This bill has the support of Mustafa Abduldzhemil Dzhemilev, the former chairman of the Mejlis of the Crimean Tatar People, a member of the Ukrainian Parliament since 1988, and a former Soviet dissident. This bill also has the support of Refat Chubarov, chairman of the Mejlis of the Crimean Tatar People and a long-time Ukrainian parliamentarian. The Canadian Association of Crimean Tatars, the League of Ukrainian Canadians, and the International Council in Support of Ukraine also support this bill. Many communities in Canada and around the world support the member for Edmonton Griesbach's bill.
Tatar historian and dissident Ayshe Seitmuratova also supports this bill. She is a legend in the community because she was part of the effort to document this crime. She described how her brothers and her parents were forced onto Soviet trains in their pyjamas in the winter. The Crimean Tatars called those trains crematoria on wheels. Historian Ayshe Seitmuratova also described how Russian guards tossed many dead and dying people from the trains.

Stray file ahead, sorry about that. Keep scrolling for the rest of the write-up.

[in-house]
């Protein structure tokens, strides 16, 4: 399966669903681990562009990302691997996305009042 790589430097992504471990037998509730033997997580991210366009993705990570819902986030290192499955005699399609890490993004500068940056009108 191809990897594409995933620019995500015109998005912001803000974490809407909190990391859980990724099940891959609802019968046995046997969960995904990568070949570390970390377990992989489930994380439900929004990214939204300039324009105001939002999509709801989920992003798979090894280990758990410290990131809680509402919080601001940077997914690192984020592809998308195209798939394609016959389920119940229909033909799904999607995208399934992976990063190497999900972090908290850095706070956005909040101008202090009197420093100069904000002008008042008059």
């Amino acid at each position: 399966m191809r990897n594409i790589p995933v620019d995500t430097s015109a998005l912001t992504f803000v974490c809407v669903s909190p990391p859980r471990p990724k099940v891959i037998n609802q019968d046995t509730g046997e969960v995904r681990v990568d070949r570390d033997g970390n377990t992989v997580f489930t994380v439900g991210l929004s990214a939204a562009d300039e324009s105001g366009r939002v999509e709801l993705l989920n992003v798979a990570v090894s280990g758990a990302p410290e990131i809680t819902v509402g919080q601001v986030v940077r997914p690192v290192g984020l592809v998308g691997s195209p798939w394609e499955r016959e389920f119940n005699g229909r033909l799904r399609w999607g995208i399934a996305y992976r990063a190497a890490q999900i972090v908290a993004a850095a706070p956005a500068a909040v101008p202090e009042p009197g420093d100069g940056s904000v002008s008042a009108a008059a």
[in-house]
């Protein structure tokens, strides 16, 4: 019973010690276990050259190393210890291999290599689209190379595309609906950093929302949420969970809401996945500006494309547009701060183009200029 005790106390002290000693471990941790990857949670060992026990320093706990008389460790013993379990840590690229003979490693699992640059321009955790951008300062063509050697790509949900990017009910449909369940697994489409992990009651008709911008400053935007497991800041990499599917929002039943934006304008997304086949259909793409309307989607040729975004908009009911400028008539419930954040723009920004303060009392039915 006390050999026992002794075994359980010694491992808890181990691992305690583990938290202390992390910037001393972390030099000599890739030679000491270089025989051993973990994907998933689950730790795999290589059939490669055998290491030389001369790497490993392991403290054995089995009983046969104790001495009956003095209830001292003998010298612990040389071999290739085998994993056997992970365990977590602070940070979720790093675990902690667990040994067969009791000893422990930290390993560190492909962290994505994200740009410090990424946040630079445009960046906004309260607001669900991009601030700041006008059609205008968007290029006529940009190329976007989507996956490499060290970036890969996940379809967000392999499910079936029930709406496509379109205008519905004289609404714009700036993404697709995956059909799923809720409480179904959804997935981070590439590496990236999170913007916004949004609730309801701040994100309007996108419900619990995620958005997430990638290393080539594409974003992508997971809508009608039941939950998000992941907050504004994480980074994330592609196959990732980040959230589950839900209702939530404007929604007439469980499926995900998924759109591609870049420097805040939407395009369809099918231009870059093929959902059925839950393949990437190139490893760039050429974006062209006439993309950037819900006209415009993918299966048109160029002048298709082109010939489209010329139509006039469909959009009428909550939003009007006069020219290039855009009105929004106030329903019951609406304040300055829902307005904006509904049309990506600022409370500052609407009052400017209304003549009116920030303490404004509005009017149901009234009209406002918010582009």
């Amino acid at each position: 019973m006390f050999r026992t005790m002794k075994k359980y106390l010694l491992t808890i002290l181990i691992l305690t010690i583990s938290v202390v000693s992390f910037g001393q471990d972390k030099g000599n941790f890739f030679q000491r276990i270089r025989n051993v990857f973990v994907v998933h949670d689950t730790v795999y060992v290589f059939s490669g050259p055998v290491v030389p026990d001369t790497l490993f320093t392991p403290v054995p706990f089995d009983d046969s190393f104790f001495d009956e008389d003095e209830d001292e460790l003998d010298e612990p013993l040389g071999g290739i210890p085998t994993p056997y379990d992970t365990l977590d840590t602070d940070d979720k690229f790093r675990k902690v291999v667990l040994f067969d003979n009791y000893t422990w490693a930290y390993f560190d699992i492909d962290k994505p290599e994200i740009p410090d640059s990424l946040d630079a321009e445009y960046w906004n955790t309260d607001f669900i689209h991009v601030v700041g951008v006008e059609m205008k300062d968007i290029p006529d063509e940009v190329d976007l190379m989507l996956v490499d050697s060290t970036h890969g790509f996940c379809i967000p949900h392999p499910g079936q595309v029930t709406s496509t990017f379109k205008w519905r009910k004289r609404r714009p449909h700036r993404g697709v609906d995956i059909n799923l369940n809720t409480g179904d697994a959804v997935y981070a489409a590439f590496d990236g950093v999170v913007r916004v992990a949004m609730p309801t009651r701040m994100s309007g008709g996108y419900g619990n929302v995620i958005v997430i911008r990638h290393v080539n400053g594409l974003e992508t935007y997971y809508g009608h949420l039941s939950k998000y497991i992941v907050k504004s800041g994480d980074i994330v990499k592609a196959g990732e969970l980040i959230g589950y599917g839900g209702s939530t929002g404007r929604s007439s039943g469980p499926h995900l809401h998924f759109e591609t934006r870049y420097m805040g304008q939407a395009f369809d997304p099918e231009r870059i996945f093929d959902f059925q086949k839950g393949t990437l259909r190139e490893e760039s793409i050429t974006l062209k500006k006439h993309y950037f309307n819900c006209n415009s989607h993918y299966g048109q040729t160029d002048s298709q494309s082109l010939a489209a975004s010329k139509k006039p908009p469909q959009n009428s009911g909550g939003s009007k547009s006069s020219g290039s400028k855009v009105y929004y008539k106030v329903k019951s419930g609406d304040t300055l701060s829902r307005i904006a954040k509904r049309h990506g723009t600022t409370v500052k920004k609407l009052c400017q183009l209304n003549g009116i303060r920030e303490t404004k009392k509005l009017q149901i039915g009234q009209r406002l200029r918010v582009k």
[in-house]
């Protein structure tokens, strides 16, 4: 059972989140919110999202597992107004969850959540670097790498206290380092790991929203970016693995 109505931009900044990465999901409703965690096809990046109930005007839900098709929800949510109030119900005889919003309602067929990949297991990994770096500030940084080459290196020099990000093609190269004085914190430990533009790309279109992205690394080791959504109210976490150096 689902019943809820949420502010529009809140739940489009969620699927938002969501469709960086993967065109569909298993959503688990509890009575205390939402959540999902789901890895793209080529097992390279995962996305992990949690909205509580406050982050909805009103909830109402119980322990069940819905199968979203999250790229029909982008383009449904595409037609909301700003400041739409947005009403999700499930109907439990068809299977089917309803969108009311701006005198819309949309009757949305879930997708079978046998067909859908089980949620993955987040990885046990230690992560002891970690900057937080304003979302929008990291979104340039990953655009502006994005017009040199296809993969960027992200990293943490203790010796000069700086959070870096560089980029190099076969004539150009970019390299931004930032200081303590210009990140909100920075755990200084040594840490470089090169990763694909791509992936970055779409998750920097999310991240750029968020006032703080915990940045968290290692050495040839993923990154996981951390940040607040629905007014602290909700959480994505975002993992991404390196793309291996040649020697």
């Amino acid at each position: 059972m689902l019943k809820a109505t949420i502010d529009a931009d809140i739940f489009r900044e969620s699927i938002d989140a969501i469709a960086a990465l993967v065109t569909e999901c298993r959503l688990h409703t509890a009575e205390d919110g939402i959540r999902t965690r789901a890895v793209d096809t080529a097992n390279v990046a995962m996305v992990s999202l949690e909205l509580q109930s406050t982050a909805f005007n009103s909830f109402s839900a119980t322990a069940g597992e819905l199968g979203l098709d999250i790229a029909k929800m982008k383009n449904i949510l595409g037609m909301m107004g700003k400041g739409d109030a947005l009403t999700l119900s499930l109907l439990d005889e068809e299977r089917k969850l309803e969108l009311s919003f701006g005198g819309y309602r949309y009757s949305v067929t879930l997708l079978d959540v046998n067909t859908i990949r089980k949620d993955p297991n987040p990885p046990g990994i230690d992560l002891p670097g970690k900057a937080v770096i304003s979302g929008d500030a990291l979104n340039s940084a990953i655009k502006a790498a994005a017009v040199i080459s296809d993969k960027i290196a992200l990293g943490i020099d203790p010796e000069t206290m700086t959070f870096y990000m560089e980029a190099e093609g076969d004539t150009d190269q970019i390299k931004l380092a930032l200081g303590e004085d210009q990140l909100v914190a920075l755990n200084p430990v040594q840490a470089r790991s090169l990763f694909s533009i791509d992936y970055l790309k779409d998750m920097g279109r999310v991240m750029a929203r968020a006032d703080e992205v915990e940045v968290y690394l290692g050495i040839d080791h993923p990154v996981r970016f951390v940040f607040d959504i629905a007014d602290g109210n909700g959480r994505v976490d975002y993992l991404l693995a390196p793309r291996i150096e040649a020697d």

Half of these Crimean Tatars died of disease or starvation during their first years in exile. Their descendants and the survivors were not permitted to return to their homelands until the 1980s.
Very few archives, books or even mosques survived the atrocities of the Soviet troops, as they destroyed many historical and cultural sites. Today there are very few survivors of this genocide left. The history of this crime of 1944 has been passed down to future generations through the spoken word, stories, Tatar poetry and songs.